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Hundreds of people, including many of Madison’s top business and community leaders, gathered Friday night to hear how a group of influential African-American residents calling themselves the Justified Anger coalition plans to lead a broad-based attack on pronounced racial disparities in the city.

The event at the Alliant Energy Center’s Exhibition Hall felt like a party early on, with tables of refreshments and music from a neo-soul band. It turned serious as the Rev. Alex Gee, the effort’s leader, issued a fervent call to action.

“Madison, this is our moment,” said Gee, pastor of Fountain of Life Covenant Church and president of the Nehemiah Center for Urban Leadership Development. “This is our chance to do something.”

He termed it a “call to audacity,” saying generations of African-Americans audaciously fought everything from slavery to Jim Crow laws. That same audacity is needed anew, he said.

“African-Americans have abdicated our audacity; no one took it away from us,” Gee said. “We will reclaim it in this community beginning right now.”

While the effort will be black-led, it will be implemented by the entire community, he said.

The size of the crowd and its diverse makeup spoke to the passion behind the issue. Organizers said they had seats for 700. All were filled, and dozens more stood.

Deborah Biddle, 53, of Verona, said she first heard about the effort through her membership in a black sorority. She came hoping to learn ways to put her skills to use.

“I’d like to hear about something that I can really latch onto personally,” said Biddle, who works for a career counseling company and attended the event with her husband and 15-year-old son.

She said she was particularly interested in helping in the areas of career and leadership development.

“It seems like a handful of African-American people are really prominent and quoted in the newspaper and on TV, but it would be great to expand that pool of people,” she said.

Meredith Green, 70, of Fitchburg, a retired early childhood education specialist who is white, said she arrived “curious and hopeful” and wanting to be part of the solution.

“It’s a good city to be white in,” Green said of Madison, “but it doesn’t feel comfortable when there are this many people who are disenfranchised.”

Essay started effort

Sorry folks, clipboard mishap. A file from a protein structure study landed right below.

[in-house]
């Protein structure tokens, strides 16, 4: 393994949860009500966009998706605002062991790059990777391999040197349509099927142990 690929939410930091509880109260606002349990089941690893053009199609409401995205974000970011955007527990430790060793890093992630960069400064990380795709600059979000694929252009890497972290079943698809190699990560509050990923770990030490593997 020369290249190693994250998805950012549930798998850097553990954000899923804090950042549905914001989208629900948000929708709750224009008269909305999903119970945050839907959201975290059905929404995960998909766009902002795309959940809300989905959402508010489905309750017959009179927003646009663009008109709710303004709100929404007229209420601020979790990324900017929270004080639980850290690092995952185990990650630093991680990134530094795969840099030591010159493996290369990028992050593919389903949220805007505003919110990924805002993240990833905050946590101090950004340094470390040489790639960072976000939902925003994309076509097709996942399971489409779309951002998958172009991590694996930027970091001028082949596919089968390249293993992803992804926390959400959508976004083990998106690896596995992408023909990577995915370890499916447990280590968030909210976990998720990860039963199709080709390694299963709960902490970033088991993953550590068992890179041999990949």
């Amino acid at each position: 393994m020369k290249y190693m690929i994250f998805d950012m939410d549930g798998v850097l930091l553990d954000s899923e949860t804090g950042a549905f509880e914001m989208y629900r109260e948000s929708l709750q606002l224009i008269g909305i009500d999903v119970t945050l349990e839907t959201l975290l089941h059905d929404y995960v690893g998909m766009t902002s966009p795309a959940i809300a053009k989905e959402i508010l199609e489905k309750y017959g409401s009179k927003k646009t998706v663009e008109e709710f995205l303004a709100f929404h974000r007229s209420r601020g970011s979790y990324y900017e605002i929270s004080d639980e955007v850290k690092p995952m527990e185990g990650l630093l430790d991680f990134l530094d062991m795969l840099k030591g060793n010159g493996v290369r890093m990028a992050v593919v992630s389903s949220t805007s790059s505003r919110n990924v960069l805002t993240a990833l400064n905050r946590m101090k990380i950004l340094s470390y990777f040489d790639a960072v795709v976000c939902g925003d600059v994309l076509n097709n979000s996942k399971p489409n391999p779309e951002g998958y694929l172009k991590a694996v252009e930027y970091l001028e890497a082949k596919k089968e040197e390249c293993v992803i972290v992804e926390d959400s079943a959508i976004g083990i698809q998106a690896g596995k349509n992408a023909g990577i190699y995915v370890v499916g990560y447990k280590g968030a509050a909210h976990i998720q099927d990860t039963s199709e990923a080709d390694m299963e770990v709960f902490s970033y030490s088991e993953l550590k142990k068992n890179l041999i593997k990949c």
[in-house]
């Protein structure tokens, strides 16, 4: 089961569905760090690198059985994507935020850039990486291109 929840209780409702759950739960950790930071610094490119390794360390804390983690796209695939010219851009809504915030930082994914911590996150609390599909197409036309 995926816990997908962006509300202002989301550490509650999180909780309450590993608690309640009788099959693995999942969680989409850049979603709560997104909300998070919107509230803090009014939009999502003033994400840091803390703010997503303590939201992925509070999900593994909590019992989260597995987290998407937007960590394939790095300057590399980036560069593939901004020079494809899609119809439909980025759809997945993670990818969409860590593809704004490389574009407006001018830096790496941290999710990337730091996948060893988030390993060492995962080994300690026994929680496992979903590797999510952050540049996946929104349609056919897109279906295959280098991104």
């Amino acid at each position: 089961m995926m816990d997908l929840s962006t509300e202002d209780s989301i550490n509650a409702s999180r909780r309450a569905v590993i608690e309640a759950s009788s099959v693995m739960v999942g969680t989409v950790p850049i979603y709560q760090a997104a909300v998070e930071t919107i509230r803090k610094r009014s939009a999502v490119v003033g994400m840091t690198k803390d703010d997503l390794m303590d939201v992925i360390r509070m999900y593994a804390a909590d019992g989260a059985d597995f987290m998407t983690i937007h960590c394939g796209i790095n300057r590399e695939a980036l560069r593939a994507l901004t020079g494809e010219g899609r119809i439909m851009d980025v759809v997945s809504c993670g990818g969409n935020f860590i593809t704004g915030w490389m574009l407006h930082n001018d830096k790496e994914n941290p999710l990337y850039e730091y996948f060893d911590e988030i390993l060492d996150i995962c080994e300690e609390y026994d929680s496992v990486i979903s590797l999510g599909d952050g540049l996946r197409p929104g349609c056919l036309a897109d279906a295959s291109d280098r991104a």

Gee spurred the effort with a highly read 2013 essay in The Capital Times newspaper detailing his experiences with subtle and not-so-subtle racism. The Capital Times sponsored Friday’s event.

Gee’s essay was titled “Justified Anger,” and that is now the trademarked name of the coalition that issued “Our Madison Plan” on Friday.

More than a year in the making by a cross-section of black leaders, the plan spells out goals in five areas: education, economic development, incarceration, family and community wellness, and leadership and capacity development.

“It’s African-Americans coming together in ways I’ve not seen in my 30-plus years in this community,” Darrell Bazzell, vice chancellor for finance and administration at UW-Madison, told the crowd in his welcome.

Some of the goals are precise and provocative. For instance, the plan seeks to drop Madison’s paired elementary schools, put in place in 1984 to integrate city schools. Coalition leaders say busing black students out of their neighborhoods makes it harder for their parents to be involved in school activities.

Other goals are more diffuse, such as creating “pathways for enhancing education, employment and entrepreneurship opportunities for African-Americans.”

Gee’s newspaper essay followed a much-discussed report the same year by the Wisconsin Council on Children and Families titled “Race to Equity.” It starkly illuminated racial inequalities in Dane County and remains an authoritative backdrop for equity discussions in the community.

“I love Madison, but some things have to change,” said Marlon Anderson, 44, as he arrived at Friday’s event. He is a black father of three sons and works in security for the Madison School District.

“We need to draw attention to these problems, because sometimes people just don’t know what’s going on,” Anderson said. “It’s like when someone says your fly is open. You fix it. Well, this is the community walking around with its fly open.”

Residents galvanized

The March shooting death of 19-year-old Tony Robinson, who was black, by a white Madison police officer further galvanized residents to scrutinize race relations. From the stage Friday, Gee gave a well-received shout-out to the Young, Gifted and Black Coalition, a group that has staged numerous protests following Robinson’s death and whose in-your-face tactics have been questioned by some.

“If you don’t have agitators, you will not have systemic change,” Gee said.

The coalition has ambitious goals. It wants to raise $1.6 million by the end of this year and a minimum of $20 million by 2020.

The $1.6 million would be used to hire 10 full-time staff members to carry out the next phase of the effort, which includes community meetings, the training of volunteers and the implementation of ideas. The $20 million would create an endowment, with the interest income “supporting social innovation in the local African-American community,” according to the plan.

Friday’s event provided opportunities for people to learn how they can participate going forward. There will be “opportunities for thousands of people to take hundreds of steps together,” Gee said.

Also, there was a wall where people posted notes completing the sentence: My hope for our Madison is . . .

One person wrote, “That in my lifetime, racial disparities will only be taught in history classes.”

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